Key destination for international ships and tankers of all sizes

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Corruption has made Nigeria to make less profit from the maritime industry. People,
especially supporters of the new administration headed President Muhammadu
Buhari, known for his aversion to corrupt tendencies, believe that there are better
times ahead for Nigeria.

All sectors and industries in Nigeria are set to enter a new phase, with the majority of
voters believing that the new administration is the hope for Nigeria. How will the
maritime sector fare?

Maritime sector experts believe that by making sure transparency and accountability
in operations of maritime and oil & gas sectors of the Nigerian economy, revenues
lost to negative actions in various sectors and industries will be saved for
developmental programmes and projects that will benefit Nigerians.

Maritime agencies, regulators and companies must be closely regulated. These
include Nigerian Maritime Administration and Safety Agency (NIMASA), Nigerian
Ports Authority (NPA), Nigeria Customs Service (NCS), Nigeria National Petroleum
Corporation (NNPC) and other regulators in the maritime and oil & gas industries.
For many years, the maritime industry has been largely neglected for reasons
obvious and some not obvious. Nigeria’s shipping sector is estimated to be capable
of generating more than it is generating right now. But to tap fully into the maritime
sector, there will have to be an overhaul of policy, institutional, regulatory and legal

To think that Nigeria is in this kind of situation is strange, since the country is well
known for being responsible for most of maritime traffic in value and volume into
central and West Africa, making the country the key destination for international
ships and tankers of all sizes.

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There’s need for Nigeria to have active participation in cargo freighting and ancillary
services currently being dominated by foreign interests. With the free fall of global oil
prices, which is taking a toll on Nigerian economy, the country's inability to fully make
use of its maritime potentials with a capacity to become the largest foreign exchange
earner for the federal government if the regulatory environment is right and an
enabling for indigenous players to thrive is created.

The fall in oil prices also forced the former administration to start looking more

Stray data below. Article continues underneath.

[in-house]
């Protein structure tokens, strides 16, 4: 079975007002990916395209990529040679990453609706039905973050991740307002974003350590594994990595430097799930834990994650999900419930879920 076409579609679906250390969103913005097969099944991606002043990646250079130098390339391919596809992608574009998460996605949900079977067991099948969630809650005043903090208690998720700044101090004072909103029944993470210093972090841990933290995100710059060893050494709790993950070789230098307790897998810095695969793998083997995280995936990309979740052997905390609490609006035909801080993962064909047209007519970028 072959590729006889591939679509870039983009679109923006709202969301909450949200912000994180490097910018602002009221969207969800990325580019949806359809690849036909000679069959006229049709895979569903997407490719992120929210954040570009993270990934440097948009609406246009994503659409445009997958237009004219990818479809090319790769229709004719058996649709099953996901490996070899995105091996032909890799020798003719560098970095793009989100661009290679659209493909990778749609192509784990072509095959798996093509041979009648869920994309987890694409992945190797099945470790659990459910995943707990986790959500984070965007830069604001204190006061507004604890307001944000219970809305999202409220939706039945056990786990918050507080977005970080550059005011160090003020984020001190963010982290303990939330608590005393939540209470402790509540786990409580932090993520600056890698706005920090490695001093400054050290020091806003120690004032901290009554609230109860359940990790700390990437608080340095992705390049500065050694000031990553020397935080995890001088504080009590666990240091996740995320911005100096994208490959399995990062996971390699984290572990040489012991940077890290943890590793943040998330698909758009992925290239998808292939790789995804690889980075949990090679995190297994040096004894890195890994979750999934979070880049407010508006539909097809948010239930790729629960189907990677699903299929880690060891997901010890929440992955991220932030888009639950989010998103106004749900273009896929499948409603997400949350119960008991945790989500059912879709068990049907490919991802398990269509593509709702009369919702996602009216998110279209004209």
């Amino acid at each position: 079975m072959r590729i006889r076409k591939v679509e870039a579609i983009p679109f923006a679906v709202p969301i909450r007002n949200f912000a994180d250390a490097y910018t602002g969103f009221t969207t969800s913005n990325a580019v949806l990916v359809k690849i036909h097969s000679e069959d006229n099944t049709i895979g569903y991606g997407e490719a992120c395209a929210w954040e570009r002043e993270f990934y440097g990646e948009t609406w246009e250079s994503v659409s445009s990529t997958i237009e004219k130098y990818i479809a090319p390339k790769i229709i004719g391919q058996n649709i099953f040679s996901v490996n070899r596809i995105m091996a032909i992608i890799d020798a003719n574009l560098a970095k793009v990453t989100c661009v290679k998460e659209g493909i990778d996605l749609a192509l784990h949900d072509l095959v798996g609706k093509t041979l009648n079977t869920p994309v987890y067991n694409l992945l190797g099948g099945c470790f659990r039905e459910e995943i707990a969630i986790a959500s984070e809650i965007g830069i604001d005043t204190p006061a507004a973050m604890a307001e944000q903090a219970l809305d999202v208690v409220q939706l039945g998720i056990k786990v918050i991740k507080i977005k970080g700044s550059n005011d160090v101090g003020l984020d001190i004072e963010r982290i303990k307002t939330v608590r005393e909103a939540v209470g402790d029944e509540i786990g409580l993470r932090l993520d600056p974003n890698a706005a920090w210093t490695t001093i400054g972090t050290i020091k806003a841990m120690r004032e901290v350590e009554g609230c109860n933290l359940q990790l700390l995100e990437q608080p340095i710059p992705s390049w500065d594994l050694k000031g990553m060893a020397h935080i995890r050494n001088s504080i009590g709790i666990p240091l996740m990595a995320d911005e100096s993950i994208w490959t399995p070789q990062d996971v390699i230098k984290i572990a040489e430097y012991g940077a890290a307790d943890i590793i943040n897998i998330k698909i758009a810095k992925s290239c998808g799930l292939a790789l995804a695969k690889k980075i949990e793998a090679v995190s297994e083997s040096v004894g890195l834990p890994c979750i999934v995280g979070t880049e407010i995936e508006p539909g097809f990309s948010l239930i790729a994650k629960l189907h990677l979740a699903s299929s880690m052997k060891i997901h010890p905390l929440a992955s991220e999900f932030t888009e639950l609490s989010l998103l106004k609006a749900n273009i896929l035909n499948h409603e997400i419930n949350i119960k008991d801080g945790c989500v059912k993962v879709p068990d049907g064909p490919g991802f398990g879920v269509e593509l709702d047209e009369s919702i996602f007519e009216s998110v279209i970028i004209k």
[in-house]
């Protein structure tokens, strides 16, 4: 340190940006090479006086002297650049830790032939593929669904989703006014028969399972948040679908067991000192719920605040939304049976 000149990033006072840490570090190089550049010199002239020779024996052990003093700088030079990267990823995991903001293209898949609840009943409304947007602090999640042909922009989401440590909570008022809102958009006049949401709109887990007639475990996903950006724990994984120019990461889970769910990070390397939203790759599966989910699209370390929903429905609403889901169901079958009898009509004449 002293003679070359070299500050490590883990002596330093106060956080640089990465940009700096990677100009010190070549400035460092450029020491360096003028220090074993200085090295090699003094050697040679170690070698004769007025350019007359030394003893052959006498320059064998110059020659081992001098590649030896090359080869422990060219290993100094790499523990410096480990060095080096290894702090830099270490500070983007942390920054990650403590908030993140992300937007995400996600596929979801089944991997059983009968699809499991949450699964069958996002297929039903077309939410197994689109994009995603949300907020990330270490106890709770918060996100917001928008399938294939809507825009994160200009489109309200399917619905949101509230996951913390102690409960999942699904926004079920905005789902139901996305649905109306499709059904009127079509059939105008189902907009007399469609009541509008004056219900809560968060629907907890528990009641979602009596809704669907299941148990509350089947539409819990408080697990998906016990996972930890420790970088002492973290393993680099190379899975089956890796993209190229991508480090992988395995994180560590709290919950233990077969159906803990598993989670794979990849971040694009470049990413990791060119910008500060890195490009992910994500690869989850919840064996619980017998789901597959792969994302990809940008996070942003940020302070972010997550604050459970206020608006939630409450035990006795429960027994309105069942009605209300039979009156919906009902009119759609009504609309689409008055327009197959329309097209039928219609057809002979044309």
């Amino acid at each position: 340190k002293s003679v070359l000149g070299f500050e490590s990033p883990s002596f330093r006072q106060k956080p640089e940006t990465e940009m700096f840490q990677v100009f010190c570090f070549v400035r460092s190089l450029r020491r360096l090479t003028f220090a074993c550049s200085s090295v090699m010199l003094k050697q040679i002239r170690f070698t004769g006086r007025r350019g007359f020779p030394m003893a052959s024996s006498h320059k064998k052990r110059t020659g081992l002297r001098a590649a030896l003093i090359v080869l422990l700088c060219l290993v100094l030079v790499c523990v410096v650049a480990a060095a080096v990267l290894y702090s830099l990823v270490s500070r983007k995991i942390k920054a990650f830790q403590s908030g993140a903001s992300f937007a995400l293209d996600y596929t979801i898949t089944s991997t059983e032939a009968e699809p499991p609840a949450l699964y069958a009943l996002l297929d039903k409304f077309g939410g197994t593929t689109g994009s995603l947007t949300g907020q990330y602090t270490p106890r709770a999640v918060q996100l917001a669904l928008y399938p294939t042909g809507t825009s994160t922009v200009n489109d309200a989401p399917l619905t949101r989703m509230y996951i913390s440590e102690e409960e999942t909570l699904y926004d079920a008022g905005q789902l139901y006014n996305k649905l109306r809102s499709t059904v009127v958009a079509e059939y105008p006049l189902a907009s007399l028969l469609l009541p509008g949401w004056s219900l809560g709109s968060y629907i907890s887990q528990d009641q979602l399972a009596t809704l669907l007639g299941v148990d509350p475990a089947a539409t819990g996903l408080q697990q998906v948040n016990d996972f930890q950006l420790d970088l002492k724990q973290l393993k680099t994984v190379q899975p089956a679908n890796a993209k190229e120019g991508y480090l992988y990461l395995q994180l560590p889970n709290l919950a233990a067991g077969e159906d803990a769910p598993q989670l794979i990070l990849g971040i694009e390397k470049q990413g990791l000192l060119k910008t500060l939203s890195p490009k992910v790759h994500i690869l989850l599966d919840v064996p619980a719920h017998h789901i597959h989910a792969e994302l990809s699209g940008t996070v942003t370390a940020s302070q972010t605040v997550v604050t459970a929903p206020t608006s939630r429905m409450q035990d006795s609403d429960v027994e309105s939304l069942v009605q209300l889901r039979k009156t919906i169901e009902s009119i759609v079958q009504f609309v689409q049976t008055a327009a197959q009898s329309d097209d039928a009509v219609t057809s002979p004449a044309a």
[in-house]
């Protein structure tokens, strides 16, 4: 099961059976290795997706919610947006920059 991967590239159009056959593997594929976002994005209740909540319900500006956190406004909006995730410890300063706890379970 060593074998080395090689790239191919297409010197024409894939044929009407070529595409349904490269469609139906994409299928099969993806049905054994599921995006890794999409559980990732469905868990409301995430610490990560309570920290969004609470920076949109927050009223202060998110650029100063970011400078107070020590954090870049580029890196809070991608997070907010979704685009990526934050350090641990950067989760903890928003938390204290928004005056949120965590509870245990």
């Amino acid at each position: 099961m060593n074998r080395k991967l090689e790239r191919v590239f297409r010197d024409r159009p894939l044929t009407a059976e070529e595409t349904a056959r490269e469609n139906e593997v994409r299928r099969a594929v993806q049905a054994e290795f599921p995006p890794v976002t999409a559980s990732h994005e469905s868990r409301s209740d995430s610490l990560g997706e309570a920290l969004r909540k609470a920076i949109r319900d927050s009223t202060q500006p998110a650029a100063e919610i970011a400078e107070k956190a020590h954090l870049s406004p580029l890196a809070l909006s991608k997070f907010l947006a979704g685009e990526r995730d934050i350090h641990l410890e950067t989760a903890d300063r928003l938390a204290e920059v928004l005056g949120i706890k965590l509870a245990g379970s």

seriously into alternative sources of revenue to fund its annual budget. Maritime is
believed to hold more opportunity for diversification in Nigeria.

Nigeria could be losing over N2 trillion in maritime due to revenue leakages in the
system, which licensed customs agents has said would be addressed when one
percent of the cost insurance and freight (CIF) paid on cargoes is given as
commission to agents. This, they believe, is the only way government can earn over
N2 trillion allegedly lost to revenue leakages at the ports annually.

The Nigerian Customs Service failed to meet its revenue target of N1.2 trillion for
year 2014, making only N970 billion. This year and in subsequent years, the present
administration would like to see how to improve matters in this respect.

Strangely enough, it has been revealed that the Nigerian government can make over
N3 trillion from duty collection alone at the ports, if not for the several leakages in the
system, which would be blocked once government accede to their demands of a
percentage. These step are necessary because experts feel that it is realistic for the
maritime industry to contribute significantly to the nation's gross domestic product.
There also has to be legal reviews put in place. This will include Review of Maritime
Operations Coordination Act of 1992 to stop crude theft, Review of Ports and
Harbour Bill to attract investors, Review/Drafting Cabotage Amendment Bill to enforce local content, review and passage of the Petroleum Industry Bill as well as the necessary advocacy to highlight the Petroleum Industry Bill.

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